Figure 1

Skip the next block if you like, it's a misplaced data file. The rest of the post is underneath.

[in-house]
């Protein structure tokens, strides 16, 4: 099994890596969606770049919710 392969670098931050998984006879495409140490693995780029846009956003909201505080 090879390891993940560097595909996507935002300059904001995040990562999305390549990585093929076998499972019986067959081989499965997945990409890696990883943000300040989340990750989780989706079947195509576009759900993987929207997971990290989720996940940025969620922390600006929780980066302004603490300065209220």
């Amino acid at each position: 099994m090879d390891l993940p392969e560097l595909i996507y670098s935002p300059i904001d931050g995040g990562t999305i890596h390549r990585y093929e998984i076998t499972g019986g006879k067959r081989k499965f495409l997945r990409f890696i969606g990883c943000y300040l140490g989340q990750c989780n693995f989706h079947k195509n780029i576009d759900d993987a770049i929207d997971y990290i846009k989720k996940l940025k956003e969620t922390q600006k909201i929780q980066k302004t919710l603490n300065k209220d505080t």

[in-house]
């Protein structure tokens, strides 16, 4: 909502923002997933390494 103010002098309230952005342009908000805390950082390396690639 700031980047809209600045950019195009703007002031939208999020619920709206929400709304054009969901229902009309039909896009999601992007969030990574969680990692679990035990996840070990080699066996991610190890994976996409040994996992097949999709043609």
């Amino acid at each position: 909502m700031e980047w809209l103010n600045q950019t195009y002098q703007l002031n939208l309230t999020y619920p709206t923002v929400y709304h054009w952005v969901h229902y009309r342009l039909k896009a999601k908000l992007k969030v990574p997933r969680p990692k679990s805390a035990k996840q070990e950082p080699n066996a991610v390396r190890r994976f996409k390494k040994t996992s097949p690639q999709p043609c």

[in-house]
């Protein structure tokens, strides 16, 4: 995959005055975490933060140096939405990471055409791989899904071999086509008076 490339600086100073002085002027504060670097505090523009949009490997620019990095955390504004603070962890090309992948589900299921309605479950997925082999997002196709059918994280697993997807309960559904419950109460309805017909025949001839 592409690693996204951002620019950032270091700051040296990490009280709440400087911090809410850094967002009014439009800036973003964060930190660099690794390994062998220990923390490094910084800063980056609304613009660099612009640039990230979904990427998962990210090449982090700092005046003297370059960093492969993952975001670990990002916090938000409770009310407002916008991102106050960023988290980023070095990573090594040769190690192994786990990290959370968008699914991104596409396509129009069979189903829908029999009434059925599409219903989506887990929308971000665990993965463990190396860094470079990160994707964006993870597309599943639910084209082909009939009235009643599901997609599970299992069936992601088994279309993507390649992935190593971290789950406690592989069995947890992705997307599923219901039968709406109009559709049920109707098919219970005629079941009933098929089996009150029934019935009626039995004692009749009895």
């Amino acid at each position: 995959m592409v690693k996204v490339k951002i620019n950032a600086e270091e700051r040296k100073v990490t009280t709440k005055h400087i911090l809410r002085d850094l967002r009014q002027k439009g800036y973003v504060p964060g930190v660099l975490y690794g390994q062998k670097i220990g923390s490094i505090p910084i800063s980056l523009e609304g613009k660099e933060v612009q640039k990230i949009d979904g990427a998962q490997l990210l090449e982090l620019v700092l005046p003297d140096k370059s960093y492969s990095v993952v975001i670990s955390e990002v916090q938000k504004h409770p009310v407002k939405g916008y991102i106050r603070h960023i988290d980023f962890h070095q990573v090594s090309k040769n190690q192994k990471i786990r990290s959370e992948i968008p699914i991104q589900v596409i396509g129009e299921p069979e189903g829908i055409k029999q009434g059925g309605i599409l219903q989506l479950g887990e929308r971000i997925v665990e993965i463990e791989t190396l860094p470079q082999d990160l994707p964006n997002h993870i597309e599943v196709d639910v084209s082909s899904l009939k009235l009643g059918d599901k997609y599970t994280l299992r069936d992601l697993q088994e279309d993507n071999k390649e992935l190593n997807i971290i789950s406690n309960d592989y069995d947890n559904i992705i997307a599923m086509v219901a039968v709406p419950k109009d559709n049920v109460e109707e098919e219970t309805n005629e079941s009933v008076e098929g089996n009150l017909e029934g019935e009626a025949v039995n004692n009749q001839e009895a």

Antigen-responsive cord blood CD4+ T cells. The proportion of cord blood samples with responses (bar graphs, AD) and the frequencies of antigen-responsive CD4+ T cells (scatterplots, EG) after 5-day culture with matured MO-DCs loaded with KLH (A and E), proinsulin (B and F), insulin (C and G), and either proinsulin or insulin (D) for all tested cord blood samples are shown. For each antigen, a positive response was defined as a significant increase after comparing the frequency of responding CD4+ T cells in each of 10 wells in the presence of antigen-loaded MO-DCs to the 10 wells with control MO-DCs (see Supplementary Fig. 1). The number with a positive response out of the number tested is indicated. The frequency of antigen-responsive CD4+ T cells for each antigen shown in EG was determined by calculating the median response in each of 10 wells and subtracting the median of the 10 wells with control MO-DCs. For scatterplots, the mean is indicated as the horizontal line. P values show comparisons made between groups using a two-sided Fischer exact test for responder status (AD) and two-sided, unpaired Student t tests for the frequencies of antigen-responsive cells (EG).